Tuesday, March 2, 2010

2010 Oscars; or, How to Buy a Statue

The Oscars are upon us once again, and of course the story this year is the broadened Best Picture category with ten nominees. Ostensibly an attempt to let audience favorites have a go alongside fiscally microscopic films like An Education, this means Avatar or District 9 could feasibly take home a statue. What this really means is Avatar will have justified its Bolivian GDP of a budget when it inevitably wins Best Picture.

The awards have little to do with artistic merit anyway. Just like the congressional candidate with the best ideas doesn't necessarily get elected, the "best" actor (whatever that means) doesn't always win the award. It's the person with the best studio campaign behind them. Of course, campaign in the wrong way, or make it too obvious that you're campaigning *ahem Mr. Hurt Locker producer* and you shoot your team in the collective foot.

I've gotta say, I'm a bit worried here. I see this as the beginning of a trend in which the year's top grosser predictably wins Best Picture, which not only takes the fun out of it but means a lot of really shitty movies will win. This all comes a year too late anyway, since Dark Knight is one of the few top earners I could imagine legitimately earning the award. Do you really want Transformers 8 to be in the running in 2023? Do you want Michael Bay to ever be nominated?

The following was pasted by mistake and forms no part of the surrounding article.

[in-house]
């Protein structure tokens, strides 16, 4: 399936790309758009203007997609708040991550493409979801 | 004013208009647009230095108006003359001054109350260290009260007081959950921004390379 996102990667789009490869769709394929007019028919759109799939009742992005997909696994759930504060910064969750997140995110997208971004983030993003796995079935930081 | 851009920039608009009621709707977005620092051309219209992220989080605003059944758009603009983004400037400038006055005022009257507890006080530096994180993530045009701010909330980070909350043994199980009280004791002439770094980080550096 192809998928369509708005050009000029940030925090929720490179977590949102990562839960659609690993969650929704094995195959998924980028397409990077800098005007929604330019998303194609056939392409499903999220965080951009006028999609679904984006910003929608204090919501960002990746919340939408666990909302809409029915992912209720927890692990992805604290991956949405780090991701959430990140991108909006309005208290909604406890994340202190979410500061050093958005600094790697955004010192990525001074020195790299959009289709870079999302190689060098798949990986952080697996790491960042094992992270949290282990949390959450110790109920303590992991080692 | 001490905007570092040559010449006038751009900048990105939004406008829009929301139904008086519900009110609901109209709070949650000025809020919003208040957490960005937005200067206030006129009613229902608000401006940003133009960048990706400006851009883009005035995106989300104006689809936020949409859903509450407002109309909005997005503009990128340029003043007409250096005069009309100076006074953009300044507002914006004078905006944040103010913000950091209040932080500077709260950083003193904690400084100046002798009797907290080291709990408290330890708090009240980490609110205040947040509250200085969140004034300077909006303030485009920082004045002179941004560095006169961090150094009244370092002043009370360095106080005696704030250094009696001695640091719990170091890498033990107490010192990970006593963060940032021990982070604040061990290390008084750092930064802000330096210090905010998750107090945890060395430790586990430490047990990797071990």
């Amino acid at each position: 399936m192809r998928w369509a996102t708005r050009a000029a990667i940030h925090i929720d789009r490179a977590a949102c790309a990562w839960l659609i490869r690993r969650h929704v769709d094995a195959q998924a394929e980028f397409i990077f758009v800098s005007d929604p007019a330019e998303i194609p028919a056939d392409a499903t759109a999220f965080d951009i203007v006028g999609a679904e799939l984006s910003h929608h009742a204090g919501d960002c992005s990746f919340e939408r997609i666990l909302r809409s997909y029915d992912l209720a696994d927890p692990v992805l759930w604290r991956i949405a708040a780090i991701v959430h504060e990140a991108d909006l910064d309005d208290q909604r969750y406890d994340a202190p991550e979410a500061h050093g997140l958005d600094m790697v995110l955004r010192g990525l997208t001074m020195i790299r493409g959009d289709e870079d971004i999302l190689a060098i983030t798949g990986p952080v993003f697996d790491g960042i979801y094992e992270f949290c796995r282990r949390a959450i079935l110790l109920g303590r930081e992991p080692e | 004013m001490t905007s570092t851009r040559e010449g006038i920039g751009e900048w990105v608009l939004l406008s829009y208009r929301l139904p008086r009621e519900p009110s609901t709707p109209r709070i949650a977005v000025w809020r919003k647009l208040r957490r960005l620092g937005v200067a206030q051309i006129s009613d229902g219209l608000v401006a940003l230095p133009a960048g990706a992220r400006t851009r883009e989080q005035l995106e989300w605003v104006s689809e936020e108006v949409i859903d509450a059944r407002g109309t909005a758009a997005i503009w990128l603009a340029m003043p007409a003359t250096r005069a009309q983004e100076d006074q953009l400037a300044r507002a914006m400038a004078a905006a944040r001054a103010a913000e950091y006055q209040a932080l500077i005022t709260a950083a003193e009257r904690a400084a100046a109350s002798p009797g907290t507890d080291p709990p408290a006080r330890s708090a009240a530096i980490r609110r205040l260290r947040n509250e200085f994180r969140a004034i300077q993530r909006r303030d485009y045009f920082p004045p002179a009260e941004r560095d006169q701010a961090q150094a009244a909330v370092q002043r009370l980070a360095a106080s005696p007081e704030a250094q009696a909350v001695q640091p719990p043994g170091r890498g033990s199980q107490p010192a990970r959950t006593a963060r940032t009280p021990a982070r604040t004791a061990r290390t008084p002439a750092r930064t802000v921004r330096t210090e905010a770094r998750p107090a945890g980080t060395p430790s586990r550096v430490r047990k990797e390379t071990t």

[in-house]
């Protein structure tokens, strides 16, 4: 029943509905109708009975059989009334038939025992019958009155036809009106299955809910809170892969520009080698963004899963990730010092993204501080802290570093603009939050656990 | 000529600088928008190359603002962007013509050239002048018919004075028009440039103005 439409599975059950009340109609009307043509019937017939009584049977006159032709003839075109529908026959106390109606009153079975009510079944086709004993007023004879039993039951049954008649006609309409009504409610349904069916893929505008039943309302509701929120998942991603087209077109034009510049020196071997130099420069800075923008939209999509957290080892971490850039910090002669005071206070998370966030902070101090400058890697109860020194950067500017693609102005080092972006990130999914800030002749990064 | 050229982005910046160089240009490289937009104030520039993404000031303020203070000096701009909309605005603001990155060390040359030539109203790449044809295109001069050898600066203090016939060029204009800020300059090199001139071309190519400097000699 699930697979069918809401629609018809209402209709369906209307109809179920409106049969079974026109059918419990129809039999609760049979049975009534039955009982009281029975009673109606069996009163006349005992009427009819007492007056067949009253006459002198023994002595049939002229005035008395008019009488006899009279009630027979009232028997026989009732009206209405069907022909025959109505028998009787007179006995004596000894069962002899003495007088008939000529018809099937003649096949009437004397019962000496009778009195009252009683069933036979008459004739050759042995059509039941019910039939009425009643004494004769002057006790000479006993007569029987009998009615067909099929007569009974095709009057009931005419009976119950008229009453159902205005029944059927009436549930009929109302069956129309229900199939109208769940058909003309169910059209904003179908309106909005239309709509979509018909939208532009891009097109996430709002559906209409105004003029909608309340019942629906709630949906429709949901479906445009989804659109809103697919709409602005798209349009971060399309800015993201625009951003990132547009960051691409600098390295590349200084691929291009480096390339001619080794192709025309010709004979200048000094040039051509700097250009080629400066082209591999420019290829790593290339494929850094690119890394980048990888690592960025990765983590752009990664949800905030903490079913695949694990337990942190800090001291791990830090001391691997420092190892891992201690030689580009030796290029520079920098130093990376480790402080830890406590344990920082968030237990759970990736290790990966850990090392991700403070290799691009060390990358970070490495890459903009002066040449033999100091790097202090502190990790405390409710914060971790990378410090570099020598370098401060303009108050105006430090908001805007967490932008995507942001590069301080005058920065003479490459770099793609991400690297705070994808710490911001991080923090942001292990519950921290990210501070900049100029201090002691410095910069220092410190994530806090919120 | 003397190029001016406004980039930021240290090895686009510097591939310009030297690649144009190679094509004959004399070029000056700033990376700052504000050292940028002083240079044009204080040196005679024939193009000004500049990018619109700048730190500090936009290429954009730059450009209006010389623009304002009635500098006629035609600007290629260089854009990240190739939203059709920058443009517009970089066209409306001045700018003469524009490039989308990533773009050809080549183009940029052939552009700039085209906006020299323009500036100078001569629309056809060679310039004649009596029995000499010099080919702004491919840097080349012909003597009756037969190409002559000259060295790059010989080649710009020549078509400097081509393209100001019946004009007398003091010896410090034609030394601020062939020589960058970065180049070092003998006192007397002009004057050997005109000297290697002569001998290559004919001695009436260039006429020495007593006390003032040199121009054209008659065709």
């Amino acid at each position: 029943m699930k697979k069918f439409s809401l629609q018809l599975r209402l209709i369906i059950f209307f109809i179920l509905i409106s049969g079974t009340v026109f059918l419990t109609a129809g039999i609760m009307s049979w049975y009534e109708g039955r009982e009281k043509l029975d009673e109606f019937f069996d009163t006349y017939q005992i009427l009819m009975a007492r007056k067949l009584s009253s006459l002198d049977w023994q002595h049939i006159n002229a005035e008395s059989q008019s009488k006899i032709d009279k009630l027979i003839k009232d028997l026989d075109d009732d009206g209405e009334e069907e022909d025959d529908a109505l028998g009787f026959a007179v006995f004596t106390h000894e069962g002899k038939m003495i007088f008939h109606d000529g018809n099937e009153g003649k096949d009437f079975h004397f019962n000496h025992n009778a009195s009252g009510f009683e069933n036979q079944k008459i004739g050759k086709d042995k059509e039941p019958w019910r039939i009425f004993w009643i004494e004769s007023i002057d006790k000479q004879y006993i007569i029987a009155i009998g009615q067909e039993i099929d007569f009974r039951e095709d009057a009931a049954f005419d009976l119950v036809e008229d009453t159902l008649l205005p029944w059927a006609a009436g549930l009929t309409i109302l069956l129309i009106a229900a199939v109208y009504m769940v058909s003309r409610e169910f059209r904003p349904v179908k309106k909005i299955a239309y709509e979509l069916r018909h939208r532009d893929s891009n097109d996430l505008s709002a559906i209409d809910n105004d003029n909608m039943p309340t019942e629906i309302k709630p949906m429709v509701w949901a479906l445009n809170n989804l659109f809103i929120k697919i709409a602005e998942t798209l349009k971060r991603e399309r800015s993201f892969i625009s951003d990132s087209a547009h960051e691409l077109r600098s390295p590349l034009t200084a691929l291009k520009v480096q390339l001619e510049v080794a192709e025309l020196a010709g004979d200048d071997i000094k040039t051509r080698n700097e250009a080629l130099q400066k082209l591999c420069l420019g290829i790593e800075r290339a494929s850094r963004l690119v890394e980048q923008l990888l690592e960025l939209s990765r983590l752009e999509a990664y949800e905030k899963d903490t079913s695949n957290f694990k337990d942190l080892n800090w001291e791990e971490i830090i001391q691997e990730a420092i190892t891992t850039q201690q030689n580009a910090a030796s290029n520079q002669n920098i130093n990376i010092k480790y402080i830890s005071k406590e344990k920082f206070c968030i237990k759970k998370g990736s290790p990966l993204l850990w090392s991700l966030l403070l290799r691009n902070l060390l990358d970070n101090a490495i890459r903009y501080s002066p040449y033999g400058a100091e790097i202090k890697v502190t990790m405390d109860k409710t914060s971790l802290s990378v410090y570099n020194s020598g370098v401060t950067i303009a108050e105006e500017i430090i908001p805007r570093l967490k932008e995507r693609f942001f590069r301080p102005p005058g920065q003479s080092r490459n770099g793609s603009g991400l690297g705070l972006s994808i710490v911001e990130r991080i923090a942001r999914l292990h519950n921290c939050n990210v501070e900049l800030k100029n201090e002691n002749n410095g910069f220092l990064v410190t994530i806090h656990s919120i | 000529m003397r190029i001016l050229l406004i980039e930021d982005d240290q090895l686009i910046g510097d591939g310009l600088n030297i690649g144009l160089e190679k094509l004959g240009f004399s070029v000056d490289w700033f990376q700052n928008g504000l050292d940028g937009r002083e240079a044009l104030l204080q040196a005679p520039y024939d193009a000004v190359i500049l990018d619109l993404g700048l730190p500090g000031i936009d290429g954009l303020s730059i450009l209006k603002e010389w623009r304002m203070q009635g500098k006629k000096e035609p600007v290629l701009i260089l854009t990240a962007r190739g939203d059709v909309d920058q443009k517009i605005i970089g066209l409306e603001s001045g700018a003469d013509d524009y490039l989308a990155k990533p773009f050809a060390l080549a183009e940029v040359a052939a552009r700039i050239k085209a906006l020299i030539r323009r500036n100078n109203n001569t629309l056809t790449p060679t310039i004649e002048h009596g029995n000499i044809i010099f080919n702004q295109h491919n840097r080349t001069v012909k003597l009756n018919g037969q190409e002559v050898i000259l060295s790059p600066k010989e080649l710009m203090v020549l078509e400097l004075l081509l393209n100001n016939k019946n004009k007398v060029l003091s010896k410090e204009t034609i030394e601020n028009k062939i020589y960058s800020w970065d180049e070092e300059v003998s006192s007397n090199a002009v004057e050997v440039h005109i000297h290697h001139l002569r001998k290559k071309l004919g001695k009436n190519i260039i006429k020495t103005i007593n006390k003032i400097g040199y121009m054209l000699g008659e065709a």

And all this is being done to get more people to watch the broadcast. This logic escapes me, because no one watches the show for the awards anyway. The majority watch for the red carpet hoohah and to see if anyone screws up their speech. You don't see after-shows of film buffs analyzing who won and why; you see E! breaking down every single outfit caught on film, and who Angelina Jolie managed to have an awkward encounter with this year (I'm looking at you, Christopher Minz-Plasse).

I say, stop broadcasting it altogether. The awards have nothing to do with us at home. They're about the honorees. If you're not in that theatre, you're not affected. So let them have their moments, and as a replacement we can just have a red carpet parade. Stars make a two-hour trek down the carpet from one limo to another in a constant cycle. Put them on display. Ask them awkward questions. E! correspondents act like they're pals with them. Then they go home.

How absurd is it to rank art in the first place? You don't see awards for "Best Oil on Canvas of the Year," or "Best Bronze Sculpture." Could you imagine? "This year's Achievement in Pretension goes to Gabriel Orozco, for his 'Four Yogurt Caps on the Walls' exhibit." Which by the way, fuck you Mr. Orozco.

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